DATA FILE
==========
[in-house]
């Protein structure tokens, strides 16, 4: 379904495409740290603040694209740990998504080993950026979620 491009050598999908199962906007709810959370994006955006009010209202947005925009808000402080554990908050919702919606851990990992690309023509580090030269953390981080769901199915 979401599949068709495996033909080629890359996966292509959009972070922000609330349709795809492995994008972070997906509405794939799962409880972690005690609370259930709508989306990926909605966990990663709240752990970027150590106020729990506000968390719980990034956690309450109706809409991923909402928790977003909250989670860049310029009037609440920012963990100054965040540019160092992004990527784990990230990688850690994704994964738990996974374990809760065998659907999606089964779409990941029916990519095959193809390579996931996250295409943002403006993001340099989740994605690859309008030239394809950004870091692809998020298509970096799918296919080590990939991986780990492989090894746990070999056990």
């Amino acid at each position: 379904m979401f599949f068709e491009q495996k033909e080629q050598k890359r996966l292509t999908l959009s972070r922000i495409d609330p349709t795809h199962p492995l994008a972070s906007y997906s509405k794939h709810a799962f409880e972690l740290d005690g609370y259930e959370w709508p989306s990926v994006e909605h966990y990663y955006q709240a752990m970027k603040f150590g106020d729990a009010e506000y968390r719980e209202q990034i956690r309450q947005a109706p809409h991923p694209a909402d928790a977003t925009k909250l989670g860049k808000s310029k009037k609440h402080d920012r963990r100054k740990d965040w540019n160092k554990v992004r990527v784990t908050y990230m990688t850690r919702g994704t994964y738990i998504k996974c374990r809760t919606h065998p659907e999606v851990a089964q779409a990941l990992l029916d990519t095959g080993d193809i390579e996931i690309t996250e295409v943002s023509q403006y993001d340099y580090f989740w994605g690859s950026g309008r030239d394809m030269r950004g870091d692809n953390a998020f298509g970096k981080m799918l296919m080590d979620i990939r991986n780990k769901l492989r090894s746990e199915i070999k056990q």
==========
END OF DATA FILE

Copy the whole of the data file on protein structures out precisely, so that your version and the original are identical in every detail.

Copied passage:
[in-house]
């Protein structure tokens, strides 16, 4: 379904495409740290603040694209740990998504080993950026979620 491009050598999908199962906007709810959370994006955006009010209202947005925009808000402080554990908050919702919606851990990992690309023509580090030269953390981080769901199915 979401599949068709495996033909080629890359996966292509959009972070922000609330349709795809492995994008972070997906509405794939799962409880972690005690609370259930709508989306990926909605966990990663709240752990970027150590106020729990506000968390719980990034956690309450109706809409991923909402928790977003909250989670860049310029009037609440920012963990100054965040540019160092992004990527784990990230990688850690994704994964738990996974374990809760065998659907999606089964779409990941029916990519095959193809390579996931996250295409943002403006993001340099989740994605690859309008030239394809950004870091692809998020298509970096799918296919080590990939991986780990492989090894746990070999056990």
């Amino acid at each position: 379904m979401f599949f068709e491009q495996k033909e080629q050598k890359r996966l292509t999908l959009s972070r922000i495409d609330p349709t795809h199962p492995l994008a972070s906007y997906s509405k794939h709810a799962f409880e972690l740290d005690g609370y259930e959370w709508p989306s990926v994006e909605h966990y990663y955006q709240a752990m970027k603040f150590g106020d729990a009010e506000y968390r719980e209202q990034i956690r309450q947005a109706p809409h991923p694209a909402d928790a977003t925009k909250l989670g860049k808000s310029k009037k609440h402080d920012r963990r100054k740990d965040w540019n160092k554990v992004r990527v784990t908050y990230m990688t850690r919702g994704t994964y738990i998504k996974c374990r809760t919606h065998p659907e999606v851990a089964q779409a990941l990992l029916d990519t095959g080993d193809i390579e996931i690309t996250e295409v943002s023509q403006y993001d340099y580090f989740w994605g690859s950026g309008r030239d394809m030269r950004g870091d692809n953390a998020f298509g970096k981080m799918l296919m080590d979620i990939r991986n780990k769901l492989r090894s746990e199915i070999k056990q």